Israeli ambassador to Ireland Dana Erlich
Israeli ambassador to Ireland Dana ErlichReuters/PA Images

Authorities in Ireland have launched an investigation after a letter containing a death threat was sent to the Israeli ambassador to Ireland last week along with a package of white powder, The Irish Times reported on Friday.

The arrival of the package by post at the Israeli embassy on March 14 sparked an evacuation of the building and the deployment of the Defense Forces Emergency Ordnance Disposal (EOD) team which is responsible for dealing with suspicious packages, according to the report.

The powder was taken away for analysis and determined to be sugar. It was accompanied by a collage of images of the bodies of Israelis who were murdered by Hamas during its October 7 terrorist attacks.

The document featured the logo of Hamas as well as text reading “You are next” pointing to a photograph of the ambassador, Dana Erlich.

Gardai, the national police and security service of Ireland, seized the document for forensic analysis, according to The Irish Times. Erlich said Israeli security services were also investigating.

Erlich said threats against herself and embassy staff had escalated since the October 7 attacks and the ensuing war in Gaza. She said there had also been an increase in antisemitism.

“It is an attempt to silence us or intimidate us,” she said. “We take it very seriously.”

The ambassador said she had received various threats and abusive messages online in recent months, including messages telling her to kill herself or to go back to her own country.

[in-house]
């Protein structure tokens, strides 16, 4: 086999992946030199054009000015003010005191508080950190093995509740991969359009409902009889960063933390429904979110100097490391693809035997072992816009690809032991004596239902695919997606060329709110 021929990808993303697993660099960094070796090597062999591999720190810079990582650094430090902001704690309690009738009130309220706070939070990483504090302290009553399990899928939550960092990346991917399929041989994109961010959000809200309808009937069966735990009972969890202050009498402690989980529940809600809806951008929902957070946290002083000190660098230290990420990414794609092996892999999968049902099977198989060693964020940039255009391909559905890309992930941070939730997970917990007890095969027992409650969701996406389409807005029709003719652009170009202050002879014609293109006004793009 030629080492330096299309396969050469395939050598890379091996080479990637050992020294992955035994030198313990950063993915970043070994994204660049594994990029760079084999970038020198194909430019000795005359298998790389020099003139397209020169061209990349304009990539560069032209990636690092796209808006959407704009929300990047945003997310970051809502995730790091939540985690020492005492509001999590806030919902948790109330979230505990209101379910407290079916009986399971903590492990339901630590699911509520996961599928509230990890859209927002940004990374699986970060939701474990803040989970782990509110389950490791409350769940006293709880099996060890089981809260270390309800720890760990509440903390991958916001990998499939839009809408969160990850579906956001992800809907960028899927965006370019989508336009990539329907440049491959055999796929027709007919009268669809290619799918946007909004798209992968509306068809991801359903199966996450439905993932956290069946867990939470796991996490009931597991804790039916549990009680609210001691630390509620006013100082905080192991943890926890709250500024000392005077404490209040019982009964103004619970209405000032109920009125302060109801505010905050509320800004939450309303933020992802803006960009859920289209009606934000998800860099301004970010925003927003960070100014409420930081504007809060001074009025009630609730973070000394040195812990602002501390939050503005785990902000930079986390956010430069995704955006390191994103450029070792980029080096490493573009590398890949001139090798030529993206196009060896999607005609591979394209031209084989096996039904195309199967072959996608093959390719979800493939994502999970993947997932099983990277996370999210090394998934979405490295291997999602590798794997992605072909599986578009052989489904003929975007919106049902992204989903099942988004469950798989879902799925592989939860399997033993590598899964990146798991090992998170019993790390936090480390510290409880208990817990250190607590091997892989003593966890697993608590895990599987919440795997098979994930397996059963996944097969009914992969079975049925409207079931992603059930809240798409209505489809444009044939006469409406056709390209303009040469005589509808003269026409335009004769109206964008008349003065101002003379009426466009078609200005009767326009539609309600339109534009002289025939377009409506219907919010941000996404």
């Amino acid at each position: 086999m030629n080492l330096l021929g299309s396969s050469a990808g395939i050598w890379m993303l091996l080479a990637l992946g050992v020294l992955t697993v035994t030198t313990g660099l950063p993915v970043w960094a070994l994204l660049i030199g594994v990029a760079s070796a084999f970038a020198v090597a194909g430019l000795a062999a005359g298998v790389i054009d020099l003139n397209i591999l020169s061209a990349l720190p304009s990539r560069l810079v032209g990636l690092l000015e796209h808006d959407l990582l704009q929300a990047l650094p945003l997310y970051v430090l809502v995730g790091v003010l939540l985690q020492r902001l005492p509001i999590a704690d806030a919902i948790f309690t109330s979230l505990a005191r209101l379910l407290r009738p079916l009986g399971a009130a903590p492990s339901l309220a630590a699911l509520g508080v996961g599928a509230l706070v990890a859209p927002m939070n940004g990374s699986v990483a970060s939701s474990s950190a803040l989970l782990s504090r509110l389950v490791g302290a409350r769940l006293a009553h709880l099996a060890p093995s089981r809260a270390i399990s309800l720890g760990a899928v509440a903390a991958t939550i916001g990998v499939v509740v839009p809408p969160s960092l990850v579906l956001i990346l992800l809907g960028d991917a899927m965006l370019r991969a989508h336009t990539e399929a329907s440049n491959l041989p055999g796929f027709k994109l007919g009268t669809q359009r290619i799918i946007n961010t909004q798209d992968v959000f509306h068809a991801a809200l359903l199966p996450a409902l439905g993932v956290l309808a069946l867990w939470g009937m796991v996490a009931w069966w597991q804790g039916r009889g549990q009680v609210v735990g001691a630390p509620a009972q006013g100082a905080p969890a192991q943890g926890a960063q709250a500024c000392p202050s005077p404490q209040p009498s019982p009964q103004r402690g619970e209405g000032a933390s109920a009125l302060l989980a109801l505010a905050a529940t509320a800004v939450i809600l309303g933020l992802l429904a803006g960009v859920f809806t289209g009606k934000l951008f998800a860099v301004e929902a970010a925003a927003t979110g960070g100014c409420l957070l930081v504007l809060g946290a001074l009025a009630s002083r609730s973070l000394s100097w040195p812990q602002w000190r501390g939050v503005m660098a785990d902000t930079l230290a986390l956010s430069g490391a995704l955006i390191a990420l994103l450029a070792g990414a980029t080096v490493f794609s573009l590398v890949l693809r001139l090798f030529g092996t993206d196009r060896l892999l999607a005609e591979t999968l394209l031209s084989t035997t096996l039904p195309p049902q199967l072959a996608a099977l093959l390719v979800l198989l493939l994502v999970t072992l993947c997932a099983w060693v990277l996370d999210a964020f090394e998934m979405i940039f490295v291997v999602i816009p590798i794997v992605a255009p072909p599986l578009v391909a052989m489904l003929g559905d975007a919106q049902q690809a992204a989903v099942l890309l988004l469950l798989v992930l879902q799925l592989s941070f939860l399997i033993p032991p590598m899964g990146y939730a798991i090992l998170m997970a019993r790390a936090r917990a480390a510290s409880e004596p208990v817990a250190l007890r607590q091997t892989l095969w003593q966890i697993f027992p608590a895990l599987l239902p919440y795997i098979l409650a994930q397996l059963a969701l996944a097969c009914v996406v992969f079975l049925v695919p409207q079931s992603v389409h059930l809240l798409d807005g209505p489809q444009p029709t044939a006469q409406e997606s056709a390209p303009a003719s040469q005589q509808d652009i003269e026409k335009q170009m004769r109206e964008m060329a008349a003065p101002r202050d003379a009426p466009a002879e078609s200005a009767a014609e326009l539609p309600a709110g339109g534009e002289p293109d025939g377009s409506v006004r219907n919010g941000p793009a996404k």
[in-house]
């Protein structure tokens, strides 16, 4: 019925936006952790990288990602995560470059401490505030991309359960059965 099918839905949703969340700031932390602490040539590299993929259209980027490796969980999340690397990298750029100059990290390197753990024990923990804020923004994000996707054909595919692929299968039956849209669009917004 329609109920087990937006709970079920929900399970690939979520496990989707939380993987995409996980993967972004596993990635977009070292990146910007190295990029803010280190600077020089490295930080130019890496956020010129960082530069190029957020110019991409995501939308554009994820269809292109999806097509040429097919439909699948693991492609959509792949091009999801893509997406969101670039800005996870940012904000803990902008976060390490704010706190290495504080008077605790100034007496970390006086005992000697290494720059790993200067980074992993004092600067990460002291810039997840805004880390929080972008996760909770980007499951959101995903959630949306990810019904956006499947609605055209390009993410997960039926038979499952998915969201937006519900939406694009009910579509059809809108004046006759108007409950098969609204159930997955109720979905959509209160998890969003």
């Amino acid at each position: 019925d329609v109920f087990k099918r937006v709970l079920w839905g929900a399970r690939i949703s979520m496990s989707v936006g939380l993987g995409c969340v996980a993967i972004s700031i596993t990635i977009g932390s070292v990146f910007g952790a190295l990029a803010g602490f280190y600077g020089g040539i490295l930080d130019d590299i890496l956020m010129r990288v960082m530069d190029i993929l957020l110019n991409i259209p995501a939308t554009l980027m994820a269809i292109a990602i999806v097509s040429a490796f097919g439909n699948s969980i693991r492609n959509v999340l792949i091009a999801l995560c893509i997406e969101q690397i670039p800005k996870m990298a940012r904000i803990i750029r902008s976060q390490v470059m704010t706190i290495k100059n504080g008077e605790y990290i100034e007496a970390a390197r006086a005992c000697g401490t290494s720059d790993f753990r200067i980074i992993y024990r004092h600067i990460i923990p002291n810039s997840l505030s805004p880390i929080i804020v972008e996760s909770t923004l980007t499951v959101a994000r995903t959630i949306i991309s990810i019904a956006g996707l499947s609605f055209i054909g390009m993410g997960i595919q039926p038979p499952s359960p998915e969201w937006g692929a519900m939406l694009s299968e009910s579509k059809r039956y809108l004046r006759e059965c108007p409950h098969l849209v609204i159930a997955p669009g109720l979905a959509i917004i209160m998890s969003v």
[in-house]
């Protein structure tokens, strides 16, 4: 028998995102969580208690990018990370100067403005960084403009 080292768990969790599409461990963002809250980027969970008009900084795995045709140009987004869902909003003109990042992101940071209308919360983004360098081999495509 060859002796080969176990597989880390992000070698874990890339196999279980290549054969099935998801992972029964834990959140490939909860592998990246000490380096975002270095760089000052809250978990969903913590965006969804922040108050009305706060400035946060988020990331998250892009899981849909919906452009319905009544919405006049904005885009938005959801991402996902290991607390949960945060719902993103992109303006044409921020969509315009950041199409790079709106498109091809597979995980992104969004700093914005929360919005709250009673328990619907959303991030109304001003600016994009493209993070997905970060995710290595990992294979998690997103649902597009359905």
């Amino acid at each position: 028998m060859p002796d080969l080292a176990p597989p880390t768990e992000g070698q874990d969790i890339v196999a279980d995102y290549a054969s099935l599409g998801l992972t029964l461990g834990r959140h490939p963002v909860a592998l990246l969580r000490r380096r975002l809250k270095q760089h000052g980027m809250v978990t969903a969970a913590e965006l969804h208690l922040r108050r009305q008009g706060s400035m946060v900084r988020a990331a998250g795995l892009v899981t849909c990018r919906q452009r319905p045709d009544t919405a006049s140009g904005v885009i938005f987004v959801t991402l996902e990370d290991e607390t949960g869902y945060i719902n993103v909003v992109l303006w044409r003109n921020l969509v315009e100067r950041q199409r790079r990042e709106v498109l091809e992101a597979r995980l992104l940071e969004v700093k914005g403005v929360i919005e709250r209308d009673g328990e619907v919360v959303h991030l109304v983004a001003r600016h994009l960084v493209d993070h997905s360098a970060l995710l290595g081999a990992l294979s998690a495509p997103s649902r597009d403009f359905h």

She praised the Irish security services, saying they were “very attentive” to the embassy’s needs and had an understanding of its “special situation.”

Relations between Israel and Ireland have been tense in recent years. Irish Prime Minister Leo Varadkar, who announced this week he would be stepping down, last month launched a tirade against Israel, accusing the country of becoming "blinded by rage" as it doubles down on plans to launch a ground offensive on the southern Gaza city of Rafah.

Varadkar caused an uproar in November, after he said that nine-year-old Emily Hand, a dual resident of Ireland and Israel who was freed from Hamas captivity, “was lost [and] has now been found and returned.

However, no mention was made of the fact that Hand was held by Hamas terrorists for 50 days, or of the attack they perpetrated in Israel on October 7 when they abducted Hand and more than 200 other people.

In May of 2021, then-Irish Foreign Minister Simon Coveney decried Israel’s counter-terror operations in the Gaza Strip as “brutal”, and said Israel “should be condemned”.

The Israeli government subsequently summoned the Irish ambassador for clarifications following Coveney’s comments.

That same month, Ireland’s government supported a parliamentary motion condemning the “de facto annexation of Palestinian land by Israel”.

In 2019, the Irish parliament approved a law promoting a boycott of Judea and Samaria products.

(Israel National News' North American desk is keeping you updated until the start of Shabbat in New York. The time posted automatically on all Israel National News articles, however, is Israeli time.)